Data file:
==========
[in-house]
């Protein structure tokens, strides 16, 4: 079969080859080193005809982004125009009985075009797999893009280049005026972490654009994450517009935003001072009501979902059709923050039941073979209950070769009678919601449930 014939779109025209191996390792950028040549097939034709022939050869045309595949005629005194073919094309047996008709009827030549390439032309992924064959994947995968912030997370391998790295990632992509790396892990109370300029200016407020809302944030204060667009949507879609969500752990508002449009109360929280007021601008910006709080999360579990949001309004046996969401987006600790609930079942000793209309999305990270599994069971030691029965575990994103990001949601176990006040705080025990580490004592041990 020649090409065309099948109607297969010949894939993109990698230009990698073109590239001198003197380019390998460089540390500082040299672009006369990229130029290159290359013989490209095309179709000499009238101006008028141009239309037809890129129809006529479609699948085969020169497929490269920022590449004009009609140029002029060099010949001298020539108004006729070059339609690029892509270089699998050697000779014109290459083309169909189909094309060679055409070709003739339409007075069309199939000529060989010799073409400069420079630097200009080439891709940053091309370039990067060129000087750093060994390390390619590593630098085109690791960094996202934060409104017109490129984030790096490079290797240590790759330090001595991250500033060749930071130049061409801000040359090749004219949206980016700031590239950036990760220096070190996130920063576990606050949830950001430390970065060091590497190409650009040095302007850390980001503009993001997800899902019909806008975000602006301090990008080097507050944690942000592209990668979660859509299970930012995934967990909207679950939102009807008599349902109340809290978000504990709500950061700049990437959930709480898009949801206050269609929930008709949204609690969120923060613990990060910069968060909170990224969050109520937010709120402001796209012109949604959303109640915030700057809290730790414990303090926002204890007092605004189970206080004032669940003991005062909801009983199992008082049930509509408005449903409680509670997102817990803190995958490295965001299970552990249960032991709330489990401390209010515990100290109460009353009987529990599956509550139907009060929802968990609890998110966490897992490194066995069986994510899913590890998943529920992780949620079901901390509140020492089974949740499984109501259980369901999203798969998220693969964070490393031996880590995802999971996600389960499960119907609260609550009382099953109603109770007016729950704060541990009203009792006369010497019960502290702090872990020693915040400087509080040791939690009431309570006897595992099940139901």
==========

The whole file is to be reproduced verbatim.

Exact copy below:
[in-house]
């Protein structure tokens, strides 16, 4: 079969080859080193005809982004125009009985075009797999893009280049005026972490654009994450517009935003001072009501979902059709923050039941073979209950070769009678919601449930 014939779109025209191996390792950028040549097939034709022939050869045309595949005629005194073919094309047996008709009827030549390439032309992924064959994947995968912030997370391998790295990632992509790396892990109370300029200016407020809302944030204060667009949507879609969500752990508002449009109360929280007021601008910006709080999360579990949001309004046996969401987006600790609930079942000793209309999305990270599994069971030691029965575990994103990001949601176990006040705080025990580490004592041990 020649090409065309099948109607297969010949894939993109990698230009990698073109590239001198003197380019390998460089540390500082040299672009006369990229130029290159290359013989490209095309179709000499009238101006008028141009239309037809890129129809006529479609699948085969020169497929490269920022590449004009009609140029002029060099010949001298020539108004006729070059339609690029892509270089699998050697000779014109290459083309169909189909094309060679055409070709003739339409007075069309199939000529060989010799073409400069420079630097200009080439891709940053091309370039990067060129000087750093060994390390390619590593630098085109690791960094996202934060409104017109490129984030790096490079290797240590790759330090001595991250500033060749930071130049061409801000040359090749004219949206980016700031590239950036990760220096070190996130920063576990606050949830950001430390970065060091590497190409650009040095302007850390980001503009993001997800899902019909806008975000602006301090990008080097507050944690942000592209990668979660859509299970930012995934967990909207679950939102009807008599349902109340809290978000504990709500950061700049990437959930709480898009949801206050269609929930008709949204609690969120923060613990990060910069968060909170990224969050109520937010709120402001796209012109949604959303109640915030700057809290730790414990303090926002204890007092605004189970206080004032669940003991005062909801009983199992008082049930509509408005449903409680509670997102817990803190995958490295965001299970552990249960032991709330489990401390209010515990100290109460009353009987529990599956509550139907009060929802968990609890998110966490897992490194066995069986994510899913590890998943529920992780949620079901901390509140020492089974949740499984109501259980369901999203798969998220693969964070490393031996880590995802999971996600389960499960119907609260609550009382099953109603109770007016729950704060541990009203009792006369010497019960502290702090872990020693915040400087509080040791939690009431309570006897595992099940139901």